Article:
The O Antiphons comprise a liturgical chain of ancient Latin Christian poetry. Their purpose is to tell us who is incarnate as we prepare for the feast of Christ’s birth. They are rich with the messianic imagery of the scriptures, each structured around a title of Christ, respectively, Wisdom, Adonai, Root of Jesse, Key of David, Rising Dawn, King of Nations, and Emmanuel.
We do not know exactly how old these antiphons are, but the evidence suggests sixth century at the latest, and quite possibly earlier. In the Western Church, they are still used at vespers with the Magnificat for the last seven days of Advent (December 17-23, though many Anglicans follow the English tradition of using an eighth antiphon to the Virgin on the 23rd, and thus start a day early). The Christmas hymn, O Come, O Come Emmanuel is an adaptation of the whole set.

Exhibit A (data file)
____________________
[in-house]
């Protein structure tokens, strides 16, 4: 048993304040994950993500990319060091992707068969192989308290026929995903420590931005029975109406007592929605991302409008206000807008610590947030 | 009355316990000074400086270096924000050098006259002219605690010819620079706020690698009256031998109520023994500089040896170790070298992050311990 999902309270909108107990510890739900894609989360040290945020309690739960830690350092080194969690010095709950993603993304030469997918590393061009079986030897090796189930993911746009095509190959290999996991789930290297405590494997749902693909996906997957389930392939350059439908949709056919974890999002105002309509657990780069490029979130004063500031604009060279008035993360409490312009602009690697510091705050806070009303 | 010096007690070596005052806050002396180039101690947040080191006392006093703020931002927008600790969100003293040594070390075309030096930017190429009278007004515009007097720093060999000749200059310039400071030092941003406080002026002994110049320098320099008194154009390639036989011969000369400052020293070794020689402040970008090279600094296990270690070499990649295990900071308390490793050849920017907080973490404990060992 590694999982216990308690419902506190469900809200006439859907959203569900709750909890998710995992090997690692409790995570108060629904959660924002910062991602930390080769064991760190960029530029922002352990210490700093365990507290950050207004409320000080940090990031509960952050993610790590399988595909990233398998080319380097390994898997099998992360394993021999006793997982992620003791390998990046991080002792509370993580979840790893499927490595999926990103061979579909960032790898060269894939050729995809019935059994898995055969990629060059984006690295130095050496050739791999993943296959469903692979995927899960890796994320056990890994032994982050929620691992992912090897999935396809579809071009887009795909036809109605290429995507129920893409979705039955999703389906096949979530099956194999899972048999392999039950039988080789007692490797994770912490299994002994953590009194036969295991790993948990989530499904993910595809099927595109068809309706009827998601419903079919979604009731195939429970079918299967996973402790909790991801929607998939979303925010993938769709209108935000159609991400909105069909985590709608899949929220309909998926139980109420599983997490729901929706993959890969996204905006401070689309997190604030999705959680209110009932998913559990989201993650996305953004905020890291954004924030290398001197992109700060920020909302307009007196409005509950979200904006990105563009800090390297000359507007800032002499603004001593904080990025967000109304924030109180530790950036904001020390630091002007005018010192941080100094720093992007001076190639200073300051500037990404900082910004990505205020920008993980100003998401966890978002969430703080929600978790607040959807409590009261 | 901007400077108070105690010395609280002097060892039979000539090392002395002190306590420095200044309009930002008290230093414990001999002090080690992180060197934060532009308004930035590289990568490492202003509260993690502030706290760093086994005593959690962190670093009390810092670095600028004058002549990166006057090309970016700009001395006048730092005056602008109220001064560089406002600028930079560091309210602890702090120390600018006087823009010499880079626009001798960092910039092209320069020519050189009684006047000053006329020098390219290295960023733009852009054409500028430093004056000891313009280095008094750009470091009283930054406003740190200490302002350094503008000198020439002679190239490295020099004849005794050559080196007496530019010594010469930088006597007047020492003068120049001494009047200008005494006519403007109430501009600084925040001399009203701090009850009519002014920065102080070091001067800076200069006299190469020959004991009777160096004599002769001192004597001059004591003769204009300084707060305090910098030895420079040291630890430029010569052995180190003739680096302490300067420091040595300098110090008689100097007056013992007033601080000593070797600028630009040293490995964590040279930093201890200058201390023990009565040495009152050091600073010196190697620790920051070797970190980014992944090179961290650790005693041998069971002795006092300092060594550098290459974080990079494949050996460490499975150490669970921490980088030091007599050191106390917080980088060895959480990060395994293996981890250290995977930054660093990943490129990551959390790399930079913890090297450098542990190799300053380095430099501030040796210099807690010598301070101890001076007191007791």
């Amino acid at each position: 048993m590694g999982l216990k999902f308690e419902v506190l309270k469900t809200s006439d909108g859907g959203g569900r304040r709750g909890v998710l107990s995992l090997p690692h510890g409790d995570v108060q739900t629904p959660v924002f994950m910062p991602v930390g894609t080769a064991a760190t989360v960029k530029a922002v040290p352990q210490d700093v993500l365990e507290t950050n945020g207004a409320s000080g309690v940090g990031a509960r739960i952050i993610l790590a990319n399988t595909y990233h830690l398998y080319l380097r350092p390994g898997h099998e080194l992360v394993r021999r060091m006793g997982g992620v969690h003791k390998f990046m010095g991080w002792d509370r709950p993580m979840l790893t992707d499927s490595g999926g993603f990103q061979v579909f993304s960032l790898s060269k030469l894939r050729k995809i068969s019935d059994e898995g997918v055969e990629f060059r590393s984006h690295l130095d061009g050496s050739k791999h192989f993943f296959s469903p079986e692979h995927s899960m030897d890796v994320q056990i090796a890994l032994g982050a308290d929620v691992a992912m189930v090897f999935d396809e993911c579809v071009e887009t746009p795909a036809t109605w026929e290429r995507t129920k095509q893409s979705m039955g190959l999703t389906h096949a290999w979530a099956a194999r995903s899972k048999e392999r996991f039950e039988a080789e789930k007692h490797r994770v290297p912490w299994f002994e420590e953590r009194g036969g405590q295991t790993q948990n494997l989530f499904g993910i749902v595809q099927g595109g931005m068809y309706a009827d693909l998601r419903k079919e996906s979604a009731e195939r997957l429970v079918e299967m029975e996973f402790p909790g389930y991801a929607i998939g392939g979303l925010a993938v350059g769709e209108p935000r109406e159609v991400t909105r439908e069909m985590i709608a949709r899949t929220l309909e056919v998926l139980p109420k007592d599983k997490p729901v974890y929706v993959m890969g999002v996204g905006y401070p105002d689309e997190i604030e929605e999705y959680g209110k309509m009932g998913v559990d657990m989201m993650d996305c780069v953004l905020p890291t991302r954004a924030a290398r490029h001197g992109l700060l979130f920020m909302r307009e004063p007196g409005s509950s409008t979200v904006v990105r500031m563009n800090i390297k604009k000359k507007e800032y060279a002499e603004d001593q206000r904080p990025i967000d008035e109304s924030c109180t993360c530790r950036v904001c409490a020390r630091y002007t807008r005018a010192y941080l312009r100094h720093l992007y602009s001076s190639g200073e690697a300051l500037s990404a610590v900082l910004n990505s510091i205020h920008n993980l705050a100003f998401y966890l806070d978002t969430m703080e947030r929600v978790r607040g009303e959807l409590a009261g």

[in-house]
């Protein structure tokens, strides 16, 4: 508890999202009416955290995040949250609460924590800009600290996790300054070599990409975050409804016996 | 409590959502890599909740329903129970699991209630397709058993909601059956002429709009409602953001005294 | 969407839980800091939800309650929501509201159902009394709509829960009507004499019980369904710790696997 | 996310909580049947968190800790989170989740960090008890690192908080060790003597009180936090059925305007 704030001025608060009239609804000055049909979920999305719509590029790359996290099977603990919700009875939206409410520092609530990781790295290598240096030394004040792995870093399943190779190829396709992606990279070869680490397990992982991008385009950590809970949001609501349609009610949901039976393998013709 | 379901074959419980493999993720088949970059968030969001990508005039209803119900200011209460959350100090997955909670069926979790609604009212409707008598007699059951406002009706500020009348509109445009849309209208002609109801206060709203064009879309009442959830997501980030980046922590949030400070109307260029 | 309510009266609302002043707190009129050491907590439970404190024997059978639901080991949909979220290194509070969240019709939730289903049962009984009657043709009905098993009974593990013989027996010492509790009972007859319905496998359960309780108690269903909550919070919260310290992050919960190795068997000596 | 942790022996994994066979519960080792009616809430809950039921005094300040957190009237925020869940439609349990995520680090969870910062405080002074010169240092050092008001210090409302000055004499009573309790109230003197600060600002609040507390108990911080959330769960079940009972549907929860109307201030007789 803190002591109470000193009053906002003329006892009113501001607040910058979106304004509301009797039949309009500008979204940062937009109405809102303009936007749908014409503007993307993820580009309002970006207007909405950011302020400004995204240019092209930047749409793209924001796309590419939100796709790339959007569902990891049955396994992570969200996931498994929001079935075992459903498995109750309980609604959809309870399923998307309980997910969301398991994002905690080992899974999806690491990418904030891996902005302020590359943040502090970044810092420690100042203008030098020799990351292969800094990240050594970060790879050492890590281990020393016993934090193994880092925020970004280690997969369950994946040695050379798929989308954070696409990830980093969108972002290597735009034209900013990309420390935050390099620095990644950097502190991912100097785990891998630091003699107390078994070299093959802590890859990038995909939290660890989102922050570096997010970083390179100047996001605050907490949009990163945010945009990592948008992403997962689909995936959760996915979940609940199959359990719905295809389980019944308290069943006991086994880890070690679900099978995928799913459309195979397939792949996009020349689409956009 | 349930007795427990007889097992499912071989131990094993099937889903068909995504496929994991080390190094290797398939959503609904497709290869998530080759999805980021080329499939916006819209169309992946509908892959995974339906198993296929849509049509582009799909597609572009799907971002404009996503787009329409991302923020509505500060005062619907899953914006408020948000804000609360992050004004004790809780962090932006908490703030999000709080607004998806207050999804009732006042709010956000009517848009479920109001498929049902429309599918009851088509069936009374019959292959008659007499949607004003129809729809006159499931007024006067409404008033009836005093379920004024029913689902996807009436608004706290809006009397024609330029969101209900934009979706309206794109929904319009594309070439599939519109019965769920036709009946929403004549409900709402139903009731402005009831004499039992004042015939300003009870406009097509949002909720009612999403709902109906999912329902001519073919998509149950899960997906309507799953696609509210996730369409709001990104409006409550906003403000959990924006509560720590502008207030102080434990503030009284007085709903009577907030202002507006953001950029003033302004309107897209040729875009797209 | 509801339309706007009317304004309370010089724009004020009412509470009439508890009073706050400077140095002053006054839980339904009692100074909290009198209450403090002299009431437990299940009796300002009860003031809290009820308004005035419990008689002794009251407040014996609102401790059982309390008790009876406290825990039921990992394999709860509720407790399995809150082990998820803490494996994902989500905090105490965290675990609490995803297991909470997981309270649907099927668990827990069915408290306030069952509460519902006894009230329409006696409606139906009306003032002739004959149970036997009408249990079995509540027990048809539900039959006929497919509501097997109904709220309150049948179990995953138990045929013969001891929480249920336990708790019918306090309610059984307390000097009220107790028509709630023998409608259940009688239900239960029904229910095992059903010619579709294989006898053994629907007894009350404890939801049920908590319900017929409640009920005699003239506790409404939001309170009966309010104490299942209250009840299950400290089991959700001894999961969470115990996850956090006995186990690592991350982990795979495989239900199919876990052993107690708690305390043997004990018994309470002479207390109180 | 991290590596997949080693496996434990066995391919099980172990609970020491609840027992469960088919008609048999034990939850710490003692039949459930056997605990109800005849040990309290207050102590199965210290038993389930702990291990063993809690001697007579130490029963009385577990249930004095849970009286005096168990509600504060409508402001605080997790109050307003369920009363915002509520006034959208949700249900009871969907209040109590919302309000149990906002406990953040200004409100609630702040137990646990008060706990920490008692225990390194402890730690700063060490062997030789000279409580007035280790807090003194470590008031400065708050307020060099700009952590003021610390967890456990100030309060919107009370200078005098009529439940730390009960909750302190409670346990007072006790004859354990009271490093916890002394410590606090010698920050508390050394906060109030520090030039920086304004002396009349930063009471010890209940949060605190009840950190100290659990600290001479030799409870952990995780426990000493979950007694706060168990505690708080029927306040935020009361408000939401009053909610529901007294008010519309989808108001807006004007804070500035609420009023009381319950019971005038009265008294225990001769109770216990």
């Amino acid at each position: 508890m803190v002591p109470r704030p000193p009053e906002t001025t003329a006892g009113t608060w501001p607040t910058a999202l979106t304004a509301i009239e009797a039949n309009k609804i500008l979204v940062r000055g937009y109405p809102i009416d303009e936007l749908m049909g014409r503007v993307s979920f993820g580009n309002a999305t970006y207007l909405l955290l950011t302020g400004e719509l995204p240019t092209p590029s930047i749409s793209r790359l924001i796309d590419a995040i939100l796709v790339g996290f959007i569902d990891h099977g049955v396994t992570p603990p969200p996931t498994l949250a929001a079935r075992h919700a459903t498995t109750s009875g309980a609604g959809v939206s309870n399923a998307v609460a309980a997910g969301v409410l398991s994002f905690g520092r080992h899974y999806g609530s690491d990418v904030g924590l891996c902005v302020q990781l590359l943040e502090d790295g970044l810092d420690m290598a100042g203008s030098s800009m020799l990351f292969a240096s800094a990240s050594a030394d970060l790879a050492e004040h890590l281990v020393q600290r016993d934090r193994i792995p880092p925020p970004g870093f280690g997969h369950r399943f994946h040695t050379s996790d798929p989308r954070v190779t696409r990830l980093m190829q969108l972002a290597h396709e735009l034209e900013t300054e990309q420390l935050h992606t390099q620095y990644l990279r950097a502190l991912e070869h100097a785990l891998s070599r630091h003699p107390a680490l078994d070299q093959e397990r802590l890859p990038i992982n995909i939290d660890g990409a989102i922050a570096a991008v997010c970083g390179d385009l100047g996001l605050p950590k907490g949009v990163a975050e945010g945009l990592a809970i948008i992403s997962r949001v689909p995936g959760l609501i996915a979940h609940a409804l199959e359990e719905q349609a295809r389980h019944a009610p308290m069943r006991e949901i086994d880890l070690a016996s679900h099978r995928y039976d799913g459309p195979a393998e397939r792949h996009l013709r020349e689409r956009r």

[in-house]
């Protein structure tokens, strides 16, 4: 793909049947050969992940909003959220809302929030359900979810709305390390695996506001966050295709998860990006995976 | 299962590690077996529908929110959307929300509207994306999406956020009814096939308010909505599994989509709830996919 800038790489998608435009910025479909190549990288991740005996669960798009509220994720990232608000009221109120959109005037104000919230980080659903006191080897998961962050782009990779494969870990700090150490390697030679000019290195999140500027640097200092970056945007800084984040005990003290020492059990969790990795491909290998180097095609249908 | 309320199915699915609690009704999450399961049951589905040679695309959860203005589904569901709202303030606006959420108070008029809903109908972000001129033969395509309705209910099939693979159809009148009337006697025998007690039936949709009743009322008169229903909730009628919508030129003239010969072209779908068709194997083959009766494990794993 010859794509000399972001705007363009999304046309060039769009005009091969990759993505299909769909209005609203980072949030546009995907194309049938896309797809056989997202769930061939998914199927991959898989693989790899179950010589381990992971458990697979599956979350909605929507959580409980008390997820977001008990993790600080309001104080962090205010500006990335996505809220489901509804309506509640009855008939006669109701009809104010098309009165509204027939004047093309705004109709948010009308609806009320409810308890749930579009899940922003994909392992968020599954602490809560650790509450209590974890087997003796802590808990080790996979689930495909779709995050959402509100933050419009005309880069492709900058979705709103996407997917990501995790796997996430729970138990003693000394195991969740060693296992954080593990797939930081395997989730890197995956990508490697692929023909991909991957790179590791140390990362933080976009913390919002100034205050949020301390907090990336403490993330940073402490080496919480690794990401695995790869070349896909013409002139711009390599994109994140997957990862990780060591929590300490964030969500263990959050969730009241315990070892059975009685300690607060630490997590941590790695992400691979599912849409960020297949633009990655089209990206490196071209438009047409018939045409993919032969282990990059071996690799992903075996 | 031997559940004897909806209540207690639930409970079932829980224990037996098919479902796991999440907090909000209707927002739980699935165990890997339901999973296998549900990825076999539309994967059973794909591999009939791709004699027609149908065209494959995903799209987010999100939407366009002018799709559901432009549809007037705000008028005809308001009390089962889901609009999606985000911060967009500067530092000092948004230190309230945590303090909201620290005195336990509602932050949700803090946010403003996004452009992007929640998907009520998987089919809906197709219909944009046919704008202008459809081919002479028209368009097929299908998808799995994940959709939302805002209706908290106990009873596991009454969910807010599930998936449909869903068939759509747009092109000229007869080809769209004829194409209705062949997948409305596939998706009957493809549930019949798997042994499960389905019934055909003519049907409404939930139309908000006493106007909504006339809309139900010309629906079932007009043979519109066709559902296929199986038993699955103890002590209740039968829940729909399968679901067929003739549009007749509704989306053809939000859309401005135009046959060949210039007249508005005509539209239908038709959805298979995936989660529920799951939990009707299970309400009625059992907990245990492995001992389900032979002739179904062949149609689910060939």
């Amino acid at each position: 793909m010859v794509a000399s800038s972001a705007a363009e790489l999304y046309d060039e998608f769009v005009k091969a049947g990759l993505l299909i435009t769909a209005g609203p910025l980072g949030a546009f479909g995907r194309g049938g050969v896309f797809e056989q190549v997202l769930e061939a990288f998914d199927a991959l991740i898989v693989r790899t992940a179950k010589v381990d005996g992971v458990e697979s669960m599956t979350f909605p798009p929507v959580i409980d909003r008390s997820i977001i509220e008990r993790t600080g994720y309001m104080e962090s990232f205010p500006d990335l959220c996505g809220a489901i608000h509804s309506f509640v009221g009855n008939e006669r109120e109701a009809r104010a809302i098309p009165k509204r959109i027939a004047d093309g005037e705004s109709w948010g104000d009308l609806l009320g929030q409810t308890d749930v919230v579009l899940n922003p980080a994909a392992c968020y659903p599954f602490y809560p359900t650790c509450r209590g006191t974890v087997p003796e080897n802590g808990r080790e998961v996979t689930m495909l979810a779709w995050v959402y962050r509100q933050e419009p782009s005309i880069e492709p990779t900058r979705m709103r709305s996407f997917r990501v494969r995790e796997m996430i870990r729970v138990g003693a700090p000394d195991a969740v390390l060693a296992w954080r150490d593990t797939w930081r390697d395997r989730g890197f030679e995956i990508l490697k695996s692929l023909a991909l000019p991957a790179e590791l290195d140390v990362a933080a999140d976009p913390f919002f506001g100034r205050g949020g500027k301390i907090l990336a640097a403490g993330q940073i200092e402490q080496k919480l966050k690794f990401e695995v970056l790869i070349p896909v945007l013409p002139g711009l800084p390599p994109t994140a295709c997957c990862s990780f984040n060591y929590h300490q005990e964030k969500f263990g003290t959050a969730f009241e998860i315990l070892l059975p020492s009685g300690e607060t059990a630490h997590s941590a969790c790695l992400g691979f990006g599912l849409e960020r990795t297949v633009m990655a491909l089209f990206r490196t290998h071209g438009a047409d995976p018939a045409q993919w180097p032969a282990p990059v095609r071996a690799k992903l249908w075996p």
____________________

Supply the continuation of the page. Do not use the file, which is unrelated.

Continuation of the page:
I believe these antiphons present us with a complete orthodox Christology. I believe they also image a kind of cosmic descent, illuminating various aspects of the mystery of the incarnation. Meditating on the O Antiphons may be helpful in preparing to celebrate the coming of our Lord.